No allergies here, but one year I broke out in hives and thought it might be the tree. I think you can get a reaction from the sap. Turns out it was stress because at the same time we were trying to buy a house. Since then we've had real trees and have had no problems.
My tree is up for about a month each year then is placed in a plastic container. It doesn't get a lot of dust, but I guess I could wash it. I expect it wasn't really made to be washed, though, and may not tolerate it as well as you might imagine.
Haven't had a real tree, but they don't bother me either.
Asthmatics may have a problem with dust from trees, but if you aren't moving it about, it probably isn't going to be as big a problem, especially if you don't smoke or have wood fires in your home.
Not going to wash tree or ornaments. Just doesn't make sense. Ornaments would not survive and tree would really get that "worn tree" look like well washed denims.
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great tips! I am chuckling at the thought of washing my artificial tree or decorations outside -- the weather up here in Minnesota is a bit on the cold side. My hot, soapy water will be indoors. Luckily, our cold weather has killed a lot of the spores that were hitched to live trees. However, no telling what might decide to sprout once the tree warms up.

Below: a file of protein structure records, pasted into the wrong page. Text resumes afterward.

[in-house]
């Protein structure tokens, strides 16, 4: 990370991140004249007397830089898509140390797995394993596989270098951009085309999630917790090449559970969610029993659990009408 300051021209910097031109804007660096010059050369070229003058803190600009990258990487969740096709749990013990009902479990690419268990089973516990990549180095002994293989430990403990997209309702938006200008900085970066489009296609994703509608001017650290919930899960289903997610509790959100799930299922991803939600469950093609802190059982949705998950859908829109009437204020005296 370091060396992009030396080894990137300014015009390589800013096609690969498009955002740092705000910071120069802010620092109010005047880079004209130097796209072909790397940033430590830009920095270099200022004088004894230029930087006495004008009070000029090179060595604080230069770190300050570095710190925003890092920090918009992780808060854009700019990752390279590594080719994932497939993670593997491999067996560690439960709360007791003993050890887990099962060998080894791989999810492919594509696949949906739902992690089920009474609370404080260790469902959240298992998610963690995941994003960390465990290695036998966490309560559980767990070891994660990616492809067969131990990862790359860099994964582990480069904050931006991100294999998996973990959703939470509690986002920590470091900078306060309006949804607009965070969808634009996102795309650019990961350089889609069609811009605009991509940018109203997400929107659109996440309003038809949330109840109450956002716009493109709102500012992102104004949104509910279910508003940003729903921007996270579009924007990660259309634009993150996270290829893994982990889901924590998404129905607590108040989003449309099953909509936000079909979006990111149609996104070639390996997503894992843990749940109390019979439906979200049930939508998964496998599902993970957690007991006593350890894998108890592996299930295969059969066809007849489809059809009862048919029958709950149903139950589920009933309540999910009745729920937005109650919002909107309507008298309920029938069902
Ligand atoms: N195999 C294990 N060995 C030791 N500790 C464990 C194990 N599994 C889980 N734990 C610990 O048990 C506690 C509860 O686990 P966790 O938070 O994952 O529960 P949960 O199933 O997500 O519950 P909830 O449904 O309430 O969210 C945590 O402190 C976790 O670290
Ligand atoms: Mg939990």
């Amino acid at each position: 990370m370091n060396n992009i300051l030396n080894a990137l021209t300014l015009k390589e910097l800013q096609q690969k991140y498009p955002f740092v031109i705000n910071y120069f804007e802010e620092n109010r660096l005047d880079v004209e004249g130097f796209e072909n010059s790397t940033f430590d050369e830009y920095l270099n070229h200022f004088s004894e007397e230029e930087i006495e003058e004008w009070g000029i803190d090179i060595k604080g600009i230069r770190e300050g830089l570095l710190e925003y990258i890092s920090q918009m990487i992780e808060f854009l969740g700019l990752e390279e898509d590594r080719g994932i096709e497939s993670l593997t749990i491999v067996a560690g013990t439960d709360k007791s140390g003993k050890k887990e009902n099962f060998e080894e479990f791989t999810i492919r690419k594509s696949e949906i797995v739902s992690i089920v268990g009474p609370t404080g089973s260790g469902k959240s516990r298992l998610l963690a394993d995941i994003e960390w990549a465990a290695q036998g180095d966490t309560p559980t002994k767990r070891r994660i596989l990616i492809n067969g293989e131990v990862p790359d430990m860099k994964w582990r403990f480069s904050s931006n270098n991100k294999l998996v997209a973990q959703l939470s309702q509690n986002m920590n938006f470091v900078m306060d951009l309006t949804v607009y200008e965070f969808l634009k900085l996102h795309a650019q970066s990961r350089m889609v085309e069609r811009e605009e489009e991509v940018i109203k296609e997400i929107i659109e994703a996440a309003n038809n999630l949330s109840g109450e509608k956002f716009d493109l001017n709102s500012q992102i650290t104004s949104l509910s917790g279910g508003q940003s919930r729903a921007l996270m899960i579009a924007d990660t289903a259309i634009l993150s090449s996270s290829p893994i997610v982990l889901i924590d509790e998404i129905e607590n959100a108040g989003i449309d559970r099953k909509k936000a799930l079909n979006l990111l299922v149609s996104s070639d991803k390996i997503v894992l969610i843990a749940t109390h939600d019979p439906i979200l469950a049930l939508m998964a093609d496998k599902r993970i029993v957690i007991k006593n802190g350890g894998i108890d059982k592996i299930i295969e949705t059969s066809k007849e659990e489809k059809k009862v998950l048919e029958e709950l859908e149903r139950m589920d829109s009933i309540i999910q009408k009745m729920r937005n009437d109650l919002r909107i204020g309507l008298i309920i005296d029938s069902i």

There's nothing quite like the smell of a fresh cut Christmas tree. That is, unless it makes your nose run and your eyes turn red. For many allergy sufferers, real trees are a source of discomfort during the holidays, even if the tree itself isn't to blame.
That's right. Very few people actually have an allergy to the tree itself, according to the American Academy of Asthma and Immunology. For some people, the tree's piny fragrance may be irritating, but in most cases the offending allergens probably hitched a ride on the tree.
Trees spend years gathering pollen, dust and mold spores while standing vigil on tree farms and in the forests. When you chop one down and take it home, you drag those allergens into your house.
The Academy recommends letting real trees dry in a garage or enclosed porch for a week and giving them a good shake before bringing them inside.
Another option: If you sneeze or wheeze around Christmas trees but still want one, get someone else to set it up and decorate it in a room that you don't frequent. Or set it up on a porch or in the yard.
Unfortunately, the problem isn't just related to real trees. Where and how you store an artificial tree--and other holiday trimmings--can exacerbate allergies, too. That's because these items also collect dust and grow mold spores.
Wash and dust decorations and artificial trees outside before decorating. To remove dust and mold from festive fabrics, wash them in hot, soapy water.
Taking these simple steps can help you enjoy the season--Your sinuses will be jollier for it.
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